Where there's good people, there's good service. Where there's good service, there will always be customers.
That's the key to the Ute Coffee Shop's business success. As a gathering spot for a wide variety of customers, these folks are there to see well-known friendly faces. Younger generations that come in to dine were likely preceded by their grandparents.
On any given afternoon booths and tables are filled with truckers, ranchers or other locals looking for a good meal and a comfortable setting.
Once a very prominent place for trucks to refuel and re-energize, the Ute Coffee Shop is still finding success, even after the truck traffic has slowed down.
Donna Bowling is behind the wheel of the coffee shop and she has steered this diner through all kinds of rough times.
Even during the economic downturn, the Ute has maintained. There may have been some hard times, but Bowling knows what it takes to run her restaurant. Keeping her customers happy comes first.
"People started ordering the less expensive items and were cutting back on eating out, but we survived," Bowling said. "And we didn't change our prices because the cost of food didn't go down during that time. I think the customers just like our people."
Bowling's husband, Richard, is a trucker. When the couple first bought the diner in 1977, he was hauling loads while she was running the business. But the coffee shop has been near and dear to them even before they owned it.
Donna, born and raised in Cortez, remembers being a dishwasher for the coffee shop at 15 years old.
Looking back, she can see how things have changed.
"A cup of coffee cost a dime," she said.
At that time, the Ute was in the building adjacent to its current location of 17 S. Broadway. Today, the restaurant remains a gathering place for friends to meet, drink coffee and grab a bite to eat.
When it first opened in 1952, it had diesel fuel pumps and a diesel shop around the back. In 1959 the restaurant moved next door allowing more space for customers. Trucker traffic isn't what it once was and Donna says she sees around 10 trucks come through in a day But even that number dropped when construction on Broadway rerouted them from the south. She knows once construction wraps up truckers will return but it will never be the truck stop it once was.
The Bowling's have owned the diner two separate times. The first was from 1977-86 and again when they purchased it in 1991. In between those times, The Bowlings raised seven kids and Richard drove a truck. In 1986, when they sold it for the first time the name changed to Karen's Kitchen. When they re-acquired the restaurant in 1991 from Kurt and Ruth Ferguson the original name returned.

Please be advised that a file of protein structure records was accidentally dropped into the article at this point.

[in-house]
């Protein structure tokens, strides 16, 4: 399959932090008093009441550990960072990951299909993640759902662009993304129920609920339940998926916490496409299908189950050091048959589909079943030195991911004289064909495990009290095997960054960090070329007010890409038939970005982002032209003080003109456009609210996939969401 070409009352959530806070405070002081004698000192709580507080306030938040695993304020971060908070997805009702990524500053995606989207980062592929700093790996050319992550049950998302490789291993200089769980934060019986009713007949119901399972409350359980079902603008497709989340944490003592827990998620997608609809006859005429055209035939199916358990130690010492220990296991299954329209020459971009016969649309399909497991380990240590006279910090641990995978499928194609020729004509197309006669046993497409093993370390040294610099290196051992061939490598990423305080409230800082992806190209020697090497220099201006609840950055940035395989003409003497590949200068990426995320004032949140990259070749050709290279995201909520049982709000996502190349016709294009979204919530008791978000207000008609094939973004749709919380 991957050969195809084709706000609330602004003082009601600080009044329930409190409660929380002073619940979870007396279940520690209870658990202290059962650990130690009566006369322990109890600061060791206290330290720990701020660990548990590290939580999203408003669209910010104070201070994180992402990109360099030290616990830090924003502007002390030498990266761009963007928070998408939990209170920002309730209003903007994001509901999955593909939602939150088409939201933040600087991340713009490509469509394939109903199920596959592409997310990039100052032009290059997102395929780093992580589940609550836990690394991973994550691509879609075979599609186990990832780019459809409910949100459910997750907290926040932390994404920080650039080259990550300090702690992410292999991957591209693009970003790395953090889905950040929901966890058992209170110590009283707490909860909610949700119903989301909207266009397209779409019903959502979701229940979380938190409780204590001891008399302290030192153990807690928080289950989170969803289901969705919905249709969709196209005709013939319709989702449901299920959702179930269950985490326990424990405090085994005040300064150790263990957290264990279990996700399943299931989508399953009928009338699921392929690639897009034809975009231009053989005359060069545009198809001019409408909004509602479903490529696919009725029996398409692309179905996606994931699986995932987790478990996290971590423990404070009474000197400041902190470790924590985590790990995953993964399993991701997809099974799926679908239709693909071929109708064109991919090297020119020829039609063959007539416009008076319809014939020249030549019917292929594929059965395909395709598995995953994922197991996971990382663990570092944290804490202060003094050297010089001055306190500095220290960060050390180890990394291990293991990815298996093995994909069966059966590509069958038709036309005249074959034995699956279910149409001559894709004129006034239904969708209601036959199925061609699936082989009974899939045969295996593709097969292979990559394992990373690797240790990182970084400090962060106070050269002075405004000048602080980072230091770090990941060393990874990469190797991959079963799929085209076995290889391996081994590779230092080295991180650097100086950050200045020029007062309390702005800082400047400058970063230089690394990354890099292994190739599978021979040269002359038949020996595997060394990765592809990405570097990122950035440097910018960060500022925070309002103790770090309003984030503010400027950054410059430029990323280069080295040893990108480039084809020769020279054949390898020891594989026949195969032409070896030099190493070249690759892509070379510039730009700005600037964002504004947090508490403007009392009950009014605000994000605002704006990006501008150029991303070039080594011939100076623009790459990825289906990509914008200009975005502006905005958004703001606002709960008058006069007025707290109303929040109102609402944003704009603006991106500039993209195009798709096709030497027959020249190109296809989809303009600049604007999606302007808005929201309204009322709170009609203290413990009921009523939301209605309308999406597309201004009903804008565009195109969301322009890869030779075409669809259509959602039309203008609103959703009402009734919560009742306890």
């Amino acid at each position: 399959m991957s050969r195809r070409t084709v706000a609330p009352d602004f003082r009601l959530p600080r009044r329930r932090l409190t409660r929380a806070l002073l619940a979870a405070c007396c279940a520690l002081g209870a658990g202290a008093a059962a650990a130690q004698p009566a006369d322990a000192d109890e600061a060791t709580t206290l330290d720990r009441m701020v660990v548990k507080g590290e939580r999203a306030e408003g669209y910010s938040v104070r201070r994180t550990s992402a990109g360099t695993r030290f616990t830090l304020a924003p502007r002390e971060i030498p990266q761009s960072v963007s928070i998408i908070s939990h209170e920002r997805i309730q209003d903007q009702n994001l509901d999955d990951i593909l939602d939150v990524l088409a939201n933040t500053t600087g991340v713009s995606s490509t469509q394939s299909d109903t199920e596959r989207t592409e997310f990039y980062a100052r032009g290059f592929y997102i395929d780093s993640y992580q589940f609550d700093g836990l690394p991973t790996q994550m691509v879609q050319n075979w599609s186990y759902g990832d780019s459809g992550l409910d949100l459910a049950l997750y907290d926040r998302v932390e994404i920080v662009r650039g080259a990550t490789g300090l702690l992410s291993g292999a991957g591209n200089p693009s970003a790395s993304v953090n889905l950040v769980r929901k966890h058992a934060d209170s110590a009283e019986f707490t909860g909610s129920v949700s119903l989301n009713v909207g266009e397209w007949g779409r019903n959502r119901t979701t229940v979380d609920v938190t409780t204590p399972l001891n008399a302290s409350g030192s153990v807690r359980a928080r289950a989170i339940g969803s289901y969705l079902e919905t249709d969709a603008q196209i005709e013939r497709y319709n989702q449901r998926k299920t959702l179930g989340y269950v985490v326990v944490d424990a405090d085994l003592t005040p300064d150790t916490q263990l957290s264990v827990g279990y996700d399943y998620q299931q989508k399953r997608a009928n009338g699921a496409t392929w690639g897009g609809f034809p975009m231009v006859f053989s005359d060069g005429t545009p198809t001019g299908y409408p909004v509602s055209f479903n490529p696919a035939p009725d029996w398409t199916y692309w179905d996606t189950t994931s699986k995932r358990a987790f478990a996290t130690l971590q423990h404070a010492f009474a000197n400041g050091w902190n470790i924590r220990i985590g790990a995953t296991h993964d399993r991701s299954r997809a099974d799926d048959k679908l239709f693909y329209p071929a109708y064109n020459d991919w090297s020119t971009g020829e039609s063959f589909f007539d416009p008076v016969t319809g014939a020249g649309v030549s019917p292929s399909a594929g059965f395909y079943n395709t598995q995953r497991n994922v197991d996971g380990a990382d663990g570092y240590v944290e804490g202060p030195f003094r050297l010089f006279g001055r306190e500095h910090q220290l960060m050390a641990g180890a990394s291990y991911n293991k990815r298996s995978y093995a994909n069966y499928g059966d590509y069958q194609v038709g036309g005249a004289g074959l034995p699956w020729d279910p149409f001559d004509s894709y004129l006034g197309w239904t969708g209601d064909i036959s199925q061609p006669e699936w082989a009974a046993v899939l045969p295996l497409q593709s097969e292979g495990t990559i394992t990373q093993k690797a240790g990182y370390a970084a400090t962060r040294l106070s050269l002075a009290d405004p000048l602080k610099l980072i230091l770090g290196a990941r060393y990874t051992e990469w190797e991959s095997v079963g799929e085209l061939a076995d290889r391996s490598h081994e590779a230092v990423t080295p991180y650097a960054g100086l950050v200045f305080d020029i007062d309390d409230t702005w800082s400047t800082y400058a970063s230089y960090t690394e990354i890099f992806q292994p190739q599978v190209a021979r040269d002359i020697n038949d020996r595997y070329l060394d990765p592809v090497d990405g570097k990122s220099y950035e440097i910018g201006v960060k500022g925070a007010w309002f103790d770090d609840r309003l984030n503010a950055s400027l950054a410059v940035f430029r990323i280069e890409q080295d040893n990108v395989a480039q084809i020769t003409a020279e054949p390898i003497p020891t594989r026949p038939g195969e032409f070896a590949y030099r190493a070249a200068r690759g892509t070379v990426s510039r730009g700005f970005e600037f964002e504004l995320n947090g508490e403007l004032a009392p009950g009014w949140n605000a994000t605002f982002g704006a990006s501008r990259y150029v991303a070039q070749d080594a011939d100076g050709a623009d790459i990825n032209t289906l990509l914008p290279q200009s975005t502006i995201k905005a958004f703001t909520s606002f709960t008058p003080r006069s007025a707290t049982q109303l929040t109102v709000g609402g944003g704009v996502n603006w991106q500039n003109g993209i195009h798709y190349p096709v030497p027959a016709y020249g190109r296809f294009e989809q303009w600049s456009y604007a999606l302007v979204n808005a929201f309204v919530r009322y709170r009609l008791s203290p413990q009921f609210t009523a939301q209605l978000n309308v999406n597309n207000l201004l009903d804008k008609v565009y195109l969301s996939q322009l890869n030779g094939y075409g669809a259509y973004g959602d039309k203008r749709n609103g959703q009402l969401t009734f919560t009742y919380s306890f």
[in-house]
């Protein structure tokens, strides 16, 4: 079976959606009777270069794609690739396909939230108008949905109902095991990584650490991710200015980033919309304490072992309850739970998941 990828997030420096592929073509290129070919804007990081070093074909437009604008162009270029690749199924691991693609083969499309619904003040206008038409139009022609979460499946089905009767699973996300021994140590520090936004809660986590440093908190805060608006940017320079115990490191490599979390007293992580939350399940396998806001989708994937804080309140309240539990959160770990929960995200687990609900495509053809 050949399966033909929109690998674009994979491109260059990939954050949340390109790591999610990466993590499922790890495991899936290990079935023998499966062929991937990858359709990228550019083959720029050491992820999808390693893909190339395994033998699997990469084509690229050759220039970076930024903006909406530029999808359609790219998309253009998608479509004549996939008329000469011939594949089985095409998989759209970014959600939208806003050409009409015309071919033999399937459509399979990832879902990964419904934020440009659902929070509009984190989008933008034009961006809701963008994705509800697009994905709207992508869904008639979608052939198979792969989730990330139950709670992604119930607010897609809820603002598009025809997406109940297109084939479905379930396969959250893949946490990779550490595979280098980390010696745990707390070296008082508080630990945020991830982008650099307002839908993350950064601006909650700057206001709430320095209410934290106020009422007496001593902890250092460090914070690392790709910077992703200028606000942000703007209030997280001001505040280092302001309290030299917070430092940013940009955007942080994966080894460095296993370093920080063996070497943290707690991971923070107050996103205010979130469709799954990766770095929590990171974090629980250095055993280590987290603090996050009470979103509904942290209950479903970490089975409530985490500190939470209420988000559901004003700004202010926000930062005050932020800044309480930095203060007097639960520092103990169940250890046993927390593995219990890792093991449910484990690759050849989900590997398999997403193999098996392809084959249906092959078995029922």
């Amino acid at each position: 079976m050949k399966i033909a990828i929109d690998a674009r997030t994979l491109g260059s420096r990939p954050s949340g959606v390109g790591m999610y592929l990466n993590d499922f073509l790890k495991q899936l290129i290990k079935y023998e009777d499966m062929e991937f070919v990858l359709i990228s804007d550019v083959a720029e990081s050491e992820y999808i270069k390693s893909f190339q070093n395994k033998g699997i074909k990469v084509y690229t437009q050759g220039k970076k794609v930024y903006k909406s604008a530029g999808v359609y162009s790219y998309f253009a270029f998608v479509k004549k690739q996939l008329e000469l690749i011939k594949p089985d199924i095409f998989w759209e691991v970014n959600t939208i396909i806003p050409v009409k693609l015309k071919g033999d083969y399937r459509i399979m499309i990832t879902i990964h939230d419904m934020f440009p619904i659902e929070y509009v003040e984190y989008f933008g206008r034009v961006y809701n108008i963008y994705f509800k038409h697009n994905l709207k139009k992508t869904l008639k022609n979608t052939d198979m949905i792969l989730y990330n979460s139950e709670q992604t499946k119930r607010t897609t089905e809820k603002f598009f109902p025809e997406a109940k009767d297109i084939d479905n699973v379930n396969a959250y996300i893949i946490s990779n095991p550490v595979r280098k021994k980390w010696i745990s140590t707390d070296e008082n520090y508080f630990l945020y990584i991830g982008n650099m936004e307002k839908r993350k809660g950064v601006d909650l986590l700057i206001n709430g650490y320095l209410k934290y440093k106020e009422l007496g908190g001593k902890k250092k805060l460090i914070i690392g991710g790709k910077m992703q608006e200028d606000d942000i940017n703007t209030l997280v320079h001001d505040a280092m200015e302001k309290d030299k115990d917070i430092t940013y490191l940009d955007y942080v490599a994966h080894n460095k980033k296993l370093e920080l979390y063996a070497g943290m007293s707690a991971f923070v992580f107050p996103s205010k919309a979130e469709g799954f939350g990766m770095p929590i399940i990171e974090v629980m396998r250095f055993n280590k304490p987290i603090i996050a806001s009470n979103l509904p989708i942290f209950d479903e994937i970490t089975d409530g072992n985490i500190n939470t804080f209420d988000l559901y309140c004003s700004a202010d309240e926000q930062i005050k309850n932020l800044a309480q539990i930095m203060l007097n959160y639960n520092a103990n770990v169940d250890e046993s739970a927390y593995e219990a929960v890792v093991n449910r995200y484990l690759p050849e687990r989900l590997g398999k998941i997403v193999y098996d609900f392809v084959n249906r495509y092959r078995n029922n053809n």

"Most of our customers have been coming here forever and their family before them," Donna said. "We've been here a long time too. The food is the same, we treat our employees really good and we cook from scratch. A lot of people don't do that at home anymore."
Donna is confident in her customers and her staff.
Leon Wilkin is a part of a group of four guys who drop in to the Ute almost every morning for coffee and sometimes again for tea in the afternoon.
"This is the only coffee shop in town where you can relax," Wilkin said.
The four men have been regulars for about four years.
"This is the only place that would put up with us," Jim Long said with a laugh.
All the men agree, they would rather be in a restaurant where everyone knows what they want to drink, how they like their eggs and where they want to sit, than in a place with no personality.
"Everyone is telling stories and laughing," he adds. "It's a good place to be."
Donna says it's the regulars who are the gravy of her business. The others who come through the doors are the bread and butter. Even her employees have been with at the Ute for a long time.
Sunny Warren has been waiting tables at the Ute for nine years. Justin Lewis has been cooking for 14 years.
"I'm a lifer," Warren said cheerily.
With few worries about future financial difficulties, Donna plans to keep running the diner like she always has.
"It's a whole bunch of work but I enjoy it," Donna said. "I think people get the congeniality of the staff and they like our food. That's why they come back."
Donna now leaves the managing up to her daughter Bonnie Ellis. Donna comes in a few times a week to chat with her regulars or to bake a few pies. She may have reduced her hours but she is nowhere near retirement.
"My daughter may inherit this place down the line but not anytime soon," she said with a grin. "I still have 100 more years of bossing people around."